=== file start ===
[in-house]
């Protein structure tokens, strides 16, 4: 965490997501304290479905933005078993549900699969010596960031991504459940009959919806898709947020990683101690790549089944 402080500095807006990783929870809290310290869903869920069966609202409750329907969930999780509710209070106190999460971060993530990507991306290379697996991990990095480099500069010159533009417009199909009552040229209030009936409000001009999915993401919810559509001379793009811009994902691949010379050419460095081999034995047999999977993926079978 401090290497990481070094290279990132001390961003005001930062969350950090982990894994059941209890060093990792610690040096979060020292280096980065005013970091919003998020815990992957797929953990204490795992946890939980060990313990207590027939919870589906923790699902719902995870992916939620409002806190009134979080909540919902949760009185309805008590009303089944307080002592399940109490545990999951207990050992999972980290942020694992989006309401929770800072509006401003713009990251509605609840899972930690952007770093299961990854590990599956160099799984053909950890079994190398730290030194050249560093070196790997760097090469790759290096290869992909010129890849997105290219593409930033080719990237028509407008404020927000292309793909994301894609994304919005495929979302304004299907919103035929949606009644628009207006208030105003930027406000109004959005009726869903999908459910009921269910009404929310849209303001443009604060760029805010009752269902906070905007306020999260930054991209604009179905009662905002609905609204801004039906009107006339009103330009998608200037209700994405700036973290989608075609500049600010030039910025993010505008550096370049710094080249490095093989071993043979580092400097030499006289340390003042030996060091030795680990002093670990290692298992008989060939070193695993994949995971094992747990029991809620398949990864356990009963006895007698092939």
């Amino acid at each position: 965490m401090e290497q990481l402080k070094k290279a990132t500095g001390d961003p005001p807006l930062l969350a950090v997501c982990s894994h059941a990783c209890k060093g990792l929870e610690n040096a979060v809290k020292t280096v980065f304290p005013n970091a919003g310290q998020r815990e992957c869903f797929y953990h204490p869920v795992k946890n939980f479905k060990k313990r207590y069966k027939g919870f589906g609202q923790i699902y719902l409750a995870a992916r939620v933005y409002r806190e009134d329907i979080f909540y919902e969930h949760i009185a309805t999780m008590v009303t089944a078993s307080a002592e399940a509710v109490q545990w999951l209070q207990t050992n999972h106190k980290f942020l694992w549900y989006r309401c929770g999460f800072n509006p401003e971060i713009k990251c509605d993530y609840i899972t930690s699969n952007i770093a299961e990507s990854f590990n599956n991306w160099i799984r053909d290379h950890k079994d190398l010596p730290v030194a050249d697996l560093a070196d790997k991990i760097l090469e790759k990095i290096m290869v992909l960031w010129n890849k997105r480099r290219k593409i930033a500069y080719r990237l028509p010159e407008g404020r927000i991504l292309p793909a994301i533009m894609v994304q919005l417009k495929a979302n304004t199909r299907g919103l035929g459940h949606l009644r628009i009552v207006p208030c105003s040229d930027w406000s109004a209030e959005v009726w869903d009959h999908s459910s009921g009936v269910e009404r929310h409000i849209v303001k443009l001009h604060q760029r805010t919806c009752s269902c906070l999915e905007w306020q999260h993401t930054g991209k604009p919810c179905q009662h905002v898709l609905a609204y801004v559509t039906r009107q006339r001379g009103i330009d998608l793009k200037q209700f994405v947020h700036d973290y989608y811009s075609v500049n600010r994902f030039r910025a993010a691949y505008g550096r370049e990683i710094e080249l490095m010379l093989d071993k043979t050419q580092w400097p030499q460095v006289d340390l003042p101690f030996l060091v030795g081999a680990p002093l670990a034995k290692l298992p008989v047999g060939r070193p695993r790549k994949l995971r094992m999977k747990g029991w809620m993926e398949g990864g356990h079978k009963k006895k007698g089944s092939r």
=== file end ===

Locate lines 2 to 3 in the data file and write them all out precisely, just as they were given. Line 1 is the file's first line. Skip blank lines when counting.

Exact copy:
């Protein structure tokens, strides 16, 4: 965490997501304290479905933005078993549900699969010596960031991504459940009959919806898709947020990683101690790549089944 402080500095807006990783929870809290310290869903869920069966609202409750329907969930999780509710209070106190999460971060993530990507991306290379697996991990990095480099500069010159533009417009199909009552040229209030009936409000001009999915993401919810559509001379793009811009994902691949010379050419460095081999034995047999999977993926079978 401090290497990481070094290279990132001390961003005001930062969350950090982990894994059941209890060093990792610690040096979060020292280096980065005013970091919003998020815990992957797929953990204490795992946890939980060990313990207590027939919870589906923790699902719902995870992916939620409002806190009134979080909540919902949760009185309805008590009303089944307080002592399940109490545990999951207990050992999972980290942020694992989006309401929770800072509006401003713009990251509605609840899972930690952007770093299961990854590990599956160099799984053909950890079994190398730290030194050249560093070196790997760097090469790759290096290869992909010129890849997105290219593409930033080719990237028509407008404020927000292309793909994301894609994304919005495929979302304004299907919103035929949606009644628009207006208030105003930027406000109004959005009726869903999908459910009921269910009404929310849209303001443009604060760029805010009752269902906070905007306020999260930054991209604009179905009662905002609905609204801004039906009107006339009103330009998608200037209700994405700036973290989608075609500049600010030039910025993010505008550096370049710094080249490095093989071993043979580092400097030499006289340390003042030996060091030795680990002093670990290692298992008989060939070193695993994949995971094992747990029991809620398949990864356990009963006895007698092939």
């Amino acid at each position: 965490m401090e290497q990481l402080k070094k290279a990132t500095g001390d961003p005001p807006l930062l969350a950090v997501c982990s894994h059941a990783c209890k060093g990792l929870e610690n040096a979060v809290k020292t280096v980065f304290p005013n970091a919003g310290q998020r815990e992957c869903f797929y953990h204490p869920v795992k946890n939980f479905k060990k313990r207590y069966k027939g919870f589906g609202q923790i699902y719902l409750a995870a992916r939620v933005y409002r806190e009134d329907i979080f909540y919902e969930h949760i009185a309805t999780m008590v009303t089944a078993s307080a002592e399940a509710v109490q545990w999951l209070q207990t050992n999972h106190k980290f942020l694992w549900y989006r309401c929770g999460f800072n509006p401003e971060i713009k990251c509605d993530y609840i899972t930690s699969n952007i770093a299961e990507s990854f590990n599956n991306w160099i799984r053909d290379h950890k079994d190398l010596p730290v030194a050249d697996l560093a070196d790997k991990i760097l090469e790759k990095i290096m290869v992909l960031w010129n890849k997105r480099r290219k593409i930033a500069y080719r990237l028509p010159e407008g404020r927000i991504l292309p793909a994301i533009m894609v994304q919005l417009k495929a979302n304004t199909r299907g919103l035929g459940h949606l009644r628009i009552v207006p208030c105003s040229d930027w406000s109004a209030e959005v009726w869903d009959h999908s459910s009921g009936v269910e009404r929310h409000i849209v303001k443009l001009h604060q760029r805010t919806c009752s269902c906070l999915e905007w306020q999260h993401t930054g991209k604009p919810c179905q009662h905002v898709l609905a609204y801004v559509t039906r009107q006339r001379g009103i330009d998608l793009k200037q209700f994405v947020h700036d973290y989608y811009s075609v500049n600010r994902f030039r910025a993010a691949y505008g550096r370049e990683i710094e080249l490095m010379l093989d071993k043979t050419q580092w400097p030499q460095v006289d340390l003042p101690f030996l060091v030795g081999a680990p002093l670990a034995k290692l298992p008989v047999g060939r070193p695993r790549k994949l995971r094992m999977k747990g029991w809620m993926e398949g990864g356990h079978k009963k006895k007698g089944s092939r």